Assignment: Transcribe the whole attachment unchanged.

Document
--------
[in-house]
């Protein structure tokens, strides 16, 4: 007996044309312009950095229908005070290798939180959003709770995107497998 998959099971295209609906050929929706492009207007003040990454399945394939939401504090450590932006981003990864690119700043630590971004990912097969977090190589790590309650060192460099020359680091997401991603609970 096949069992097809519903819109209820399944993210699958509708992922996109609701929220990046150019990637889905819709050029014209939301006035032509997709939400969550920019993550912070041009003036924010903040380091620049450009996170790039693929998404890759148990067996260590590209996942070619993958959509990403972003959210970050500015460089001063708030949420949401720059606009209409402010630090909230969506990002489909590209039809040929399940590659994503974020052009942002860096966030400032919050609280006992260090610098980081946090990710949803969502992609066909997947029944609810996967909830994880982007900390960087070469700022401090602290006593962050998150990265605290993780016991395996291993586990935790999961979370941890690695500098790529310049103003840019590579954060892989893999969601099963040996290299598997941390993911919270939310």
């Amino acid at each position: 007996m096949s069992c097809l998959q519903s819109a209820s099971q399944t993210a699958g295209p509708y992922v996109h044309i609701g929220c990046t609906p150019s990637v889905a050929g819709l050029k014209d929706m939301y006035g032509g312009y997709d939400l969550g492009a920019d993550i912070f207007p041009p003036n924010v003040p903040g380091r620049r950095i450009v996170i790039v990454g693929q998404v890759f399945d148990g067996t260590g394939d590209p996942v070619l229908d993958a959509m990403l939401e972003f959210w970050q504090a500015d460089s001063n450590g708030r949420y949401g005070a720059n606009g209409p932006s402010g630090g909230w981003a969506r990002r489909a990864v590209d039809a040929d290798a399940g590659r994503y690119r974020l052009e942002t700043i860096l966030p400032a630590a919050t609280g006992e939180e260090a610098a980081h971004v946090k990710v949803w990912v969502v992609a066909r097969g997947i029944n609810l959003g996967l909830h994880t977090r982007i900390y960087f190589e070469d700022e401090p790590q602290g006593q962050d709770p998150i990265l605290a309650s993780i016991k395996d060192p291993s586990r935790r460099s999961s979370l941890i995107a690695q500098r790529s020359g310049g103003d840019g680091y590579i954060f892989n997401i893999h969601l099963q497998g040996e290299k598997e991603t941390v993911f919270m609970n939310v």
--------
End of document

[in-house]
């Protein structure tokens, strides 16, 4: 007996044309312009950095229908005070290798939180959003709770995107497998 998959099971295209609906050929929706492009207007003040990454399945394939939401504090450590932006981003990864690119700043630590971004990912097969977090190589790590309650060192460099020359680091997401991603609970 096949069992097809519903819109209820399944993210699958509708992922996109609701929220990046150019990637889905819709050029014209939301006035032509997709939400969550920019993550912070041009003036924010903040380091620049450009996170790039693929998404890759148990067996260590590209996942070619993958959509990403972003959210970050500015460089001063708030949420949401720059606009209409402010630090909230969506990002489909590209039809040929399940590659994503974020052009942002860096966030400032919050609280006992260090610098980081946090990710949803969502992609066909997947029944609810996967909830994880982007900390960087070469700022401090602290006593962050998150990265605290993780016991395996291993586990935790999961979370941890690695500098790529310049103003840019590579954060892989893999969601099963040996290299598997941390993911919270939310």
């Amino acid at each position: 007996m096949s069992c097809l998959q519903s819109a209820s099971q399944t993210a699958g295209p509708y992922v996109h044309i609701g929220c990046t609906p150019s990637v889905a050929g819709l050029k014209d929706m939301y006035g032509g312009y997709d939400l969550g492009a920019d993550i912070f207007p041009p003036n924010v003040p903040g380091r620049r950095i450009v996170i790039v990454g693929q998404v890759f399945d148990g067996t260590g394939d590209p996942v070619l229908d993958a959509m990403l939401e972003f959210w970050q504090a500015d460089s001063n450590g708030r949420y949401g005070a720059n606009g209409p932006s402010g630090g909230w981003a969506r990002r489909a990864v590209d039809a040929d290798a399940g590659r994503y690119r974020l052009e942002t700043i860096l966030p400032a630590a919050t609280g006992e939180e260090a610098a980081h971004v946090k990710v949803w990912v969502v992609a066909r097969g997947i029944n609810l959003g996967l909830h994880t977090r982007i900390y960087f190589e070469d700022e401090p790590q602290g006593q962050d709770p998150i990265l605290a309650s993780i016991k395996d060192p291993s586990r935790r460099s999961s979370l941890i995107a690695q500098r790529s020359g310049g103003d840019g680091y590579i954060f892989n997401i893999h969601l099963q497998g040996e290299k598997e991603t941390v993911f919270m609970n939310v």